“Ay, my lass; but next to me. What’s the next thing ye’d have?”

Bel hesitated. Even to her wooer’s generosity it might seem a daring request, the thing she craved.

“Tell me, lass,” said Sandy, sternly. “I’ve mair money than ye think. There’s no lady in a’ Charlottetown can go finer than ye if ye’ve a mind.”

“For shame, Sandy!” cried Bel. “An’ you to think it was fine apparel I’d be askin’! it’s a—a”—the word refused to leave her tongue—“a—piano, Sandy,” and she gazed anxiously at him. “I’ll never ask ye for another thing till the day o’ my death, Sandy, if ye’ll gie me that.”

Sandy shouted in delight. For a brief space a fear had seized him—of which he now felt shame indeed—that his sweet lassie might be about to ask for jewels or rich attire, and it would have sorely hurt Sandy’s pride in her had this been so.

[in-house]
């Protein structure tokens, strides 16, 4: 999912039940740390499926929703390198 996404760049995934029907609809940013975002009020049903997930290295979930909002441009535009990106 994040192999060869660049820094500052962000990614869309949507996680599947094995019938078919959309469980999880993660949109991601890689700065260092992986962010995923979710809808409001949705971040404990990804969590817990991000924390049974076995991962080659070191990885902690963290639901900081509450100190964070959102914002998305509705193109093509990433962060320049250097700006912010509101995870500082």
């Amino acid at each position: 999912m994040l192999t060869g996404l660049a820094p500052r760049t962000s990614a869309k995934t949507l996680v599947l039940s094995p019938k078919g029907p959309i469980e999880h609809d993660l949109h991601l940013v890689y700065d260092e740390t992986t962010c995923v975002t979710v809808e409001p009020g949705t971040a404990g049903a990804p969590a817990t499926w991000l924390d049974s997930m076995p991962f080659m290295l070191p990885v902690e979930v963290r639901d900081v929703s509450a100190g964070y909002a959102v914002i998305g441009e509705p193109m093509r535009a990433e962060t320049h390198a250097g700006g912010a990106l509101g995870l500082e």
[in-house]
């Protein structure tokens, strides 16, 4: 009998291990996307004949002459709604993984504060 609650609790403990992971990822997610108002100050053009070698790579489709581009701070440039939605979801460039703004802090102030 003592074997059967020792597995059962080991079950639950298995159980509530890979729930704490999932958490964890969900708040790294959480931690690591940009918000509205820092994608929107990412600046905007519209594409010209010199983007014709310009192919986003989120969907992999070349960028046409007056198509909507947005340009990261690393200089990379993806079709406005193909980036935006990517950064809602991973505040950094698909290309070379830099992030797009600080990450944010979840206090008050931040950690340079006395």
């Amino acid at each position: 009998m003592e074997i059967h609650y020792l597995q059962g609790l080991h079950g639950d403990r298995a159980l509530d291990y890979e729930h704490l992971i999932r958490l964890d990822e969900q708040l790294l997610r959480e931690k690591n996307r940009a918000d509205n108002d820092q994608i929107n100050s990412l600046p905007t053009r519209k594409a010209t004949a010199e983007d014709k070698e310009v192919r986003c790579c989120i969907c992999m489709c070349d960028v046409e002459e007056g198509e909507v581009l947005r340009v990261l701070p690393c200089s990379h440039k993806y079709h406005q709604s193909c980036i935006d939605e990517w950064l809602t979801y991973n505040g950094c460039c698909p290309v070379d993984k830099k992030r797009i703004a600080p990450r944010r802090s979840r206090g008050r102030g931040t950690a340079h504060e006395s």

“A piano!” he shouted. “An’ did ye not think I’d that a’ready in my mind? O’ coorse, a piano, an’ every other instrument under the skies that ye’ll wish, my lass, ye shall have. The more music ye make, the gladder the house ’ll be. Is there nothin’ else ye want, lass—nothin’?”

“Nothing in all this world, Sandy, but you and a piano,” replied Little Bel.